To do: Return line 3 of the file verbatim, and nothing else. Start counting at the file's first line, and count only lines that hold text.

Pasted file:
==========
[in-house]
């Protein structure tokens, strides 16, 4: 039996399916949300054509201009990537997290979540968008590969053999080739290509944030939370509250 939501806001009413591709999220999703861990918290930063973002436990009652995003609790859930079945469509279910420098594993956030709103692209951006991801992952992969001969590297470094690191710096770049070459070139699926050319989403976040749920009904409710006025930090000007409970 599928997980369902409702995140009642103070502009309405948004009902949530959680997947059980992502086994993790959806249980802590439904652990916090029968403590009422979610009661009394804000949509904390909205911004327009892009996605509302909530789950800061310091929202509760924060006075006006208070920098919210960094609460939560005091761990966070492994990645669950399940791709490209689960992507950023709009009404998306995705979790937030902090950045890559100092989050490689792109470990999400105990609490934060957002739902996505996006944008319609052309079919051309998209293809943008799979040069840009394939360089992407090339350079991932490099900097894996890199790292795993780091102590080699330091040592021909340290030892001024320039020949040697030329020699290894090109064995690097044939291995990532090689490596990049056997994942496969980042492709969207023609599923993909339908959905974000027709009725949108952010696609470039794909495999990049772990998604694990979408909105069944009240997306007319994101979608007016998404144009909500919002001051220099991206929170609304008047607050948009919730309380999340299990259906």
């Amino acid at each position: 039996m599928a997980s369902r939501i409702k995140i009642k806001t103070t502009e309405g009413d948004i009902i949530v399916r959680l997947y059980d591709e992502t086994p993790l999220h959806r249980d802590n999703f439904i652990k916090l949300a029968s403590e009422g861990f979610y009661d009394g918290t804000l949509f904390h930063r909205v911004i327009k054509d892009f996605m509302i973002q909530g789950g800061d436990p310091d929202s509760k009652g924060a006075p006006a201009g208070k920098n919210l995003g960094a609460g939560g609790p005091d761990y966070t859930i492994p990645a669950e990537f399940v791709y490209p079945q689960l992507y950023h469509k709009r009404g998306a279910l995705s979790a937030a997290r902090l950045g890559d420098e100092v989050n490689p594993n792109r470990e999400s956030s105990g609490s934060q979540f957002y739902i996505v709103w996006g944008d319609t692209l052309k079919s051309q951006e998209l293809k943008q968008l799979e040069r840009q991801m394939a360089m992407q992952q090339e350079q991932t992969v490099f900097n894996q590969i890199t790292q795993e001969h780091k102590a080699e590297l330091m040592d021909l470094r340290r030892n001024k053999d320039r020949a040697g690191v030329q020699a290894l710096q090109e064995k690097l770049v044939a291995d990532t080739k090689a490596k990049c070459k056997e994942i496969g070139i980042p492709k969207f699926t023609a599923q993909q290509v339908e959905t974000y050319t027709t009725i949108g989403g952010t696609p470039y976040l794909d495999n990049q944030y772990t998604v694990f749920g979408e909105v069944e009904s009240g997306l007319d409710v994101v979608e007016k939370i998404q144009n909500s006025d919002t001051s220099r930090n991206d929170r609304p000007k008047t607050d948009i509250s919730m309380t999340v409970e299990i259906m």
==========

């Amino acid at each position: 039996m599928a997980s369902r939501i409702k995140i009642k806001t103070t502009e309405g009413d948004i009902i949530v399916r959680l997947y059980d591709e992502t086994p993790l999220h959806r249980d802590n999703f439904i652990k916090l949300a029968s403590e009422g861990f979610y009661d009394g918290t804000l949509f904390h930063r909205v911004i327009k054509d892009f996605m509302i973002q909530g789950g800061d436990p310091d929202s509760k009652g924060a006075p006006a201009g208070k920098n919210l995003g960094a609460g939560g609790p005091d761990y966070t859930i492994p990645a669950e990537f399940v791709y490209p079945q689960l992507y950023h469509k709009r009404g998306a279910l995705s979790a937030a997290r902090l950045g890559d420098e100092v989050n490689p594993n792109r470990e999400s956030s105990g609490s934060q979540f957002y739902i996505v709103w996006g944008d319609t692209l052309k079919s051309q951006e998209l293809k943008q968008l799979e040069r840009q991801m394939a360089m992407q992952q090339e350079q991932t992969v490099f900097n894996q590969i890199t790292q795993e001969h780091k102590a080699e590297l330091m040592d021909l470094r340290r030892n001024k053999d320039r020949a040697g690191v030329q020699a290894l710096q090109e064995k690097l770049v044939a291995d990532t080739k090689a490596k990049c070459k056997e994942i496969g070139i980042p492709k969207f699926t023609a599923q993909q290509v339908e959905t974000y050319t027709t009725i949108g989403g952010t696609p470039y976040l794909d495999n990049q944030y772990t998604v694990f749920g979408e909105v069944e009904s009240g997306l007319d409710v994101v979608e007016k939370i998404q144009n909500s006025d919002t001051s220099r930090n991206d929170r609304p000007k008047t607050d948009i509250s919730m309380t999340v409970e299990i259906m």